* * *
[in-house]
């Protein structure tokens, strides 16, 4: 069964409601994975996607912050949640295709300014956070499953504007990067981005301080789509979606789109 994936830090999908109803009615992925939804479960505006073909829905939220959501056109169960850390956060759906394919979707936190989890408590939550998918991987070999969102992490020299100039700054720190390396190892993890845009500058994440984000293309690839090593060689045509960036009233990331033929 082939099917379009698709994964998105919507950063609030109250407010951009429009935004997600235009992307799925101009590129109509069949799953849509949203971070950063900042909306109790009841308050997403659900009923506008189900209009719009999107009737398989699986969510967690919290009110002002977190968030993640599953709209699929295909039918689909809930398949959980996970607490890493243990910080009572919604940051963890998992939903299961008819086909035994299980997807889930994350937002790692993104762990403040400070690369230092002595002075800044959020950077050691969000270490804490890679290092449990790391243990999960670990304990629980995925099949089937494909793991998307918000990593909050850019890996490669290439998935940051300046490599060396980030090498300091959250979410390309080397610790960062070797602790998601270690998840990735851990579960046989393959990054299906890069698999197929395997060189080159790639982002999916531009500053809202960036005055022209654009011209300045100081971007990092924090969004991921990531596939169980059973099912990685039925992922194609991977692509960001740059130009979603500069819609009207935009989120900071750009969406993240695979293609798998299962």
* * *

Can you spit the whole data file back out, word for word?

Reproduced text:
[in-house]
């Protein structure tokens, strides 16, 4: 069964409601994975996607912050949640295709300014956070499953504007990067981005301080789509979606789109 994936830090999908109803009615992925939804479960505006073909829905939220959501056109169960850390956060759906394919979707936190989890408590939550998918991987070999969102992490020299100039700054720190390396190892993890845009500058994440984000293309690839090593060689045509960036009233990331033929 082939099917379009698709994964998105919507950063609030109250407010951009429009935004997600235009992307799925101009590129109509069949799953849509949203971070950063900042909306109790009841308050997403659900009923506008189900209009719009999107009737398989699986969510967690919290009110002002977190968030993640599953709209699929295909039918689909809930398949959980996970607490890493243990910080009572919604940051963890998992939903299961008819086909035994299980997807889930994350937002790692993104762990403040400070690369230092002595002075800044959020950077050691969000270490804490890679290092449990790391243990999960670990304990629980995925099949089937494909793991998307918000990593909050850019890996490669290439998935940051300046490599060396980030090498300091959250979410390309080397610790960062070797602790998601270690998840990735851990579960046989393959990054299906890069698999197929395997060189080159790639982002999916531009500053809202960036005055022209654009011209300045100081971007990092924090969004991921990531596939169980059973099912990685039925992922194609991977692509960001740059130009979603500069819609009207935009989120900071750009969406993240695979293609798998299962």